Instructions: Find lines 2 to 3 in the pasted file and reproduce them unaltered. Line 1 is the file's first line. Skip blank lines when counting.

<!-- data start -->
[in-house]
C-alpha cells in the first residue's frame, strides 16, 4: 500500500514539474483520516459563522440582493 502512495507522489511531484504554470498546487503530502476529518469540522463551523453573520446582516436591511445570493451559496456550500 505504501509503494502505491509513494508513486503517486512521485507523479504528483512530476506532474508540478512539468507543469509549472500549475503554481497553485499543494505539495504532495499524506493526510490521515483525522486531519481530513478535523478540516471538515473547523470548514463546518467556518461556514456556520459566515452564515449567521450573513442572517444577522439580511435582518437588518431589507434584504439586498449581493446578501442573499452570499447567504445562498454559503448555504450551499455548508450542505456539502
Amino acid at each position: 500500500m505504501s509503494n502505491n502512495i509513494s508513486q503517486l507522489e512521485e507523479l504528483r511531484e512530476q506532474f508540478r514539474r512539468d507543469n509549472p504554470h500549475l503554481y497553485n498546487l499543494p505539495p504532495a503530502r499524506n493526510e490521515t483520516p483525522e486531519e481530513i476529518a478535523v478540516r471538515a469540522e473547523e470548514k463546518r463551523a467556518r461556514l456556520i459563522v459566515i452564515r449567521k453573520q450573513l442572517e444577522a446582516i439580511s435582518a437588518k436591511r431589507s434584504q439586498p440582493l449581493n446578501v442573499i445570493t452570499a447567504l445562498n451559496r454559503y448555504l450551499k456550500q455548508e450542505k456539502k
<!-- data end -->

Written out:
C-alpha cells in the first residue's frame, strides 16, 4: 500500500514539474483520516459563522440582493 502512495507522489511531484504554470498546487503530502476529518469540522463551523453573520446582516436591511445570493451559496456550500 505504501509503494502505491509513494508513486503517486512521485507523479504528483512530476506532474508540478512539468507543469509549472500549475503554481497553485499543494505539495504532495499524506493526510490521515483525522486531519481530513478535523478540516471538515473547523470548514463546518467556518461556514456556520459566515452564515449567521450573513442572517444577522439580511435582518437588518431589507434584504439586498449581493446578501442573499452570499447567504445562498454559503448555504450551499455548508450542505456539502
Amino acid at each position: 500500500m505504501s509503494n502505491n502512495i509513494s508513486q503517486l507522489e512521485e507523479l504528483r511531484e512530476q506532474f508540478r514539474r512539468d507543469n509549472p504554470h500549475l503554481y497553485n498546487l499543494p505539495p504532495a503530502r499524506n493526510e490521515t483520516p483525522e486531519e481530513i476529518a478535523v478540516r471538515a469540522e473547523e470548514k463546518r463551523a467556518r461556514l456556520i459563522v459566515i452564515r449567521k453573520q450573513l442572517e444577522a446582516i439580511s435582518a437588518k436591511r431589507s434584504q439586498p440582493l449581493n446578501v442573499i445570493t452570499a447567504l445562498n451559496r454559503y448555504l450551499k456550500q455548508e450542505k456539502k